The ‘Sindogs’ Excel Bug

Steven Sinofsky, in a fascinating post on software reliability on his Hardcore Software blog/newsletter:

I created many bugs on my own before Microsoft and learned how to find bugs planted in Microsoft code during my training in Apps Development College (ADC), but I learned about my first commercial bug during my first summer at Microsoft. DanN my lead in ADC shared (JonDe refreshed my memory of the specifics) the story of the infamous “Sindogs” bug in Excel 2.0, which was the first Windows version that shipped with Windows 2.0 about 18 months before I arrived. The bug manifested itself when an important part of Windows, a plain text file with all the system settings, was corrupted — in the file where it was supposed to say “[Windows]” it somehow was changed to “[Sindogs].” Neither the word Sindogs appeared in any code nor did any code write that string, so its appearance was rather mysterious. The bug took days to materialize and was only discovered after Excel testers ran an automated test to create and print charts over and over, for many hours. Eventually, through a significant amount of sleuthing, the team narrowed it down to a bug in drawing code in Windows, which was called when adding arrows to charts then printing them on old-school dot-matrix printers. There was a memory corruption, which changed the contents of the settings file that was in memory before it was saved to the disk. Stories were told about it for years. The Excel team even renamed their file server after the bug, and through Office 97 we connected to the server “\\SINDOGS\REL” (REL was short for release) for release builds of Excel.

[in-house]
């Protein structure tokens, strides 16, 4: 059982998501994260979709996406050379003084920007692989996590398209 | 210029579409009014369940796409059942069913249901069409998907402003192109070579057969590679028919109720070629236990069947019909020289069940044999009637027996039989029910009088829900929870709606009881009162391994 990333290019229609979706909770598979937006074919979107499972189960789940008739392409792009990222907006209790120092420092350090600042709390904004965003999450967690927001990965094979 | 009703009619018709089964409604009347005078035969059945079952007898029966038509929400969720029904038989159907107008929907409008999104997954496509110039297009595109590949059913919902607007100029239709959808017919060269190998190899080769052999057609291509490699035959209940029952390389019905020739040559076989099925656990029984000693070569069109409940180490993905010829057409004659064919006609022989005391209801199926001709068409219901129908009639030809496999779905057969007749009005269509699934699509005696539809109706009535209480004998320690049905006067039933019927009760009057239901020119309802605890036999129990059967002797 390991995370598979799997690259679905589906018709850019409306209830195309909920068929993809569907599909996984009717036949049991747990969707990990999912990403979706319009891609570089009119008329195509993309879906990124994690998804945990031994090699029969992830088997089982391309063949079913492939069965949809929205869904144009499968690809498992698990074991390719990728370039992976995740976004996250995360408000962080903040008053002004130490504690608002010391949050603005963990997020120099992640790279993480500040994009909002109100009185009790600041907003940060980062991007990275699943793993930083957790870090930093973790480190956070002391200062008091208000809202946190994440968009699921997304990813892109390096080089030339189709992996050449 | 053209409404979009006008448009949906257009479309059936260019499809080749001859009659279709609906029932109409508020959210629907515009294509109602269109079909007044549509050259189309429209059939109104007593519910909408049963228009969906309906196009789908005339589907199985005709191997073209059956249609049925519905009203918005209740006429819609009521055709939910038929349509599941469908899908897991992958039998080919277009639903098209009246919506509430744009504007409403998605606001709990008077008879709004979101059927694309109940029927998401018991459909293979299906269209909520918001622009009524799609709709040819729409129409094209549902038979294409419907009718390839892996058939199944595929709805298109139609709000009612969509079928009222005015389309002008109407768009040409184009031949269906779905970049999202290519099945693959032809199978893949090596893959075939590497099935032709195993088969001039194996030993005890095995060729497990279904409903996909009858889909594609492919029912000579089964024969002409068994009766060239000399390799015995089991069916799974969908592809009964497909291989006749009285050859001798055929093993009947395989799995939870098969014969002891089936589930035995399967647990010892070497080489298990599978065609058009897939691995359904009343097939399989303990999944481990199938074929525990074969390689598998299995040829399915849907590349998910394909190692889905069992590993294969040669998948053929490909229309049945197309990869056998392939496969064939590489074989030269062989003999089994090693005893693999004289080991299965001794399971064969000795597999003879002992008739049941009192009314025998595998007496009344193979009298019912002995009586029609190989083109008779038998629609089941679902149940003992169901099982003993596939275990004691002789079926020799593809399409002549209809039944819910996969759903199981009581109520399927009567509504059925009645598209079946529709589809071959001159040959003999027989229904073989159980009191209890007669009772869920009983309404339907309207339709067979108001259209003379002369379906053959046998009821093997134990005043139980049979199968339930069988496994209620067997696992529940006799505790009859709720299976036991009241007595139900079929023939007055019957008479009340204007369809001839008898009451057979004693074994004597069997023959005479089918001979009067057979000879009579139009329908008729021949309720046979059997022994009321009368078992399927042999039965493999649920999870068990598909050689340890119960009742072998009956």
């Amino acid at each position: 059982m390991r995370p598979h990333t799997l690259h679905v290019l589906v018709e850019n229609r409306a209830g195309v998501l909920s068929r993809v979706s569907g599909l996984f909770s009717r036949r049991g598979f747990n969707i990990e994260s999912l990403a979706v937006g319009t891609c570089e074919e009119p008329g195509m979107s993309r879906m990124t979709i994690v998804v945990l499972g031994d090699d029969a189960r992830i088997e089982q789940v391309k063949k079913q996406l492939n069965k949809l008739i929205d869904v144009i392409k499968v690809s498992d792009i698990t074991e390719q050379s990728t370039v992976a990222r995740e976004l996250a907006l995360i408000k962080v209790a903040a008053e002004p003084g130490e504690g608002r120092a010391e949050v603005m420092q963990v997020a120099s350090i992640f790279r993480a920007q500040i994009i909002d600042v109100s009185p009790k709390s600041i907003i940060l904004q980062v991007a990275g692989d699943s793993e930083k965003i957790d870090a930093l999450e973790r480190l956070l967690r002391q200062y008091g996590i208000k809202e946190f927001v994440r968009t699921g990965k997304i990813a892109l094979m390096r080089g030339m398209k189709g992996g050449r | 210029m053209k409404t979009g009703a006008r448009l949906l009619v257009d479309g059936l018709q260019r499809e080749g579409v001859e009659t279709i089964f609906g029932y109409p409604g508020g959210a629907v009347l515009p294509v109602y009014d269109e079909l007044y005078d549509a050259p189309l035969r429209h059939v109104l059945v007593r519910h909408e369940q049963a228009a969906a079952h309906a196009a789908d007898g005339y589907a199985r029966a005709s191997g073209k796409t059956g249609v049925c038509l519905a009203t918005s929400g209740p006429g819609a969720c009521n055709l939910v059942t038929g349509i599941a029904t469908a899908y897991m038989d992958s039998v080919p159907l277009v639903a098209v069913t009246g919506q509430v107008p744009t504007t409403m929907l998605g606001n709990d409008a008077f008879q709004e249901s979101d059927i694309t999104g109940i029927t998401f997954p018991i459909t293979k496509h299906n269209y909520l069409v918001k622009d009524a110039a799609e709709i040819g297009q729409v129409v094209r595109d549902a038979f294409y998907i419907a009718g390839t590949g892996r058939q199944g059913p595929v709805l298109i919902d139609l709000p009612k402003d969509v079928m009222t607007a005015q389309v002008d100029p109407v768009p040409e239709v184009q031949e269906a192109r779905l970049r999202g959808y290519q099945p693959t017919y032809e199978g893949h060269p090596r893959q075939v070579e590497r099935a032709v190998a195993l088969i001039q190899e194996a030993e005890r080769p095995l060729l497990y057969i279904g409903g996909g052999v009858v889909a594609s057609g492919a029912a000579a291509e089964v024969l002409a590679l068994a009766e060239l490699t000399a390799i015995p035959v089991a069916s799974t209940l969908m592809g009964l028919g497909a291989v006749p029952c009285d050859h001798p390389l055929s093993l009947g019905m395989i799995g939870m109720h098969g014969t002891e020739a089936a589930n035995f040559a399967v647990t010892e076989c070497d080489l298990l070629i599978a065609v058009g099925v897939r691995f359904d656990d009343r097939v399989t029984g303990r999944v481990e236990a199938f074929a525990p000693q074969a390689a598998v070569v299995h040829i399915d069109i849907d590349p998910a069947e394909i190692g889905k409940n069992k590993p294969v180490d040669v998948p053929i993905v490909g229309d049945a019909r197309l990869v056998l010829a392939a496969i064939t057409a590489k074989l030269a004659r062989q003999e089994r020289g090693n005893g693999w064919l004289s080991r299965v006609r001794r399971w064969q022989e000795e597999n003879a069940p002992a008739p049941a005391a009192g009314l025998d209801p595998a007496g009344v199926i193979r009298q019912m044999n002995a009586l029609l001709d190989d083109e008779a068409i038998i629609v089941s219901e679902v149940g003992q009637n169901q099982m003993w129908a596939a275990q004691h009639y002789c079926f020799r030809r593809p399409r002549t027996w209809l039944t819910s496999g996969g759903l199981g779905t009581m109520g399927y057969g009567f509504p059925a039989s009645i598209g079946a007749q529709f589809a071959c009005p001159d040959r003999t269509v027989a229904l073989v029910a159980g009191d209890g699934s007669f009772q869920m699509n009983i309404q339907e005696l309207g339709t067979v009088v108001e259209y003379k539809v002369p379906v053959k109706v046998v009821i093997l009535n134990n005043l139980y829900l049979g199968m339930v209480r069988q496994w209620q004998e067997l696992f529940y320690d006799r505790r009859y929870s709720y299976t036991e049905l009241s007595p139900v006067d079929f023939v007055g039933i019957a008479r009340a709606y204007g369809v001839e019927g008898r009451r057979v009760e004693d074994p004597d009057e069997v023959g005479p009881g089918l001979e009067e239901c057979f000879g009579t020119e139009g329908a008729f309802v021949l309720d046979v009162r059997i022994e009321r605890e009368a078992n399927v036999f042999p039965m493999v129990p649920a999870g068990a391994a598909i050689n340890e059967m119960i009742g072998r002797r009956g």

Imagine tracking down a crazy bug after the product was in market and trying to figure out what caused it, then multiplying that by all the possible printers, video cards, and programs involved. Looking back, it was an engineering marvel that anything worked at all. In moments of frustration, or desperation, that is what we told ourselves.

Thursday, 6 January 2022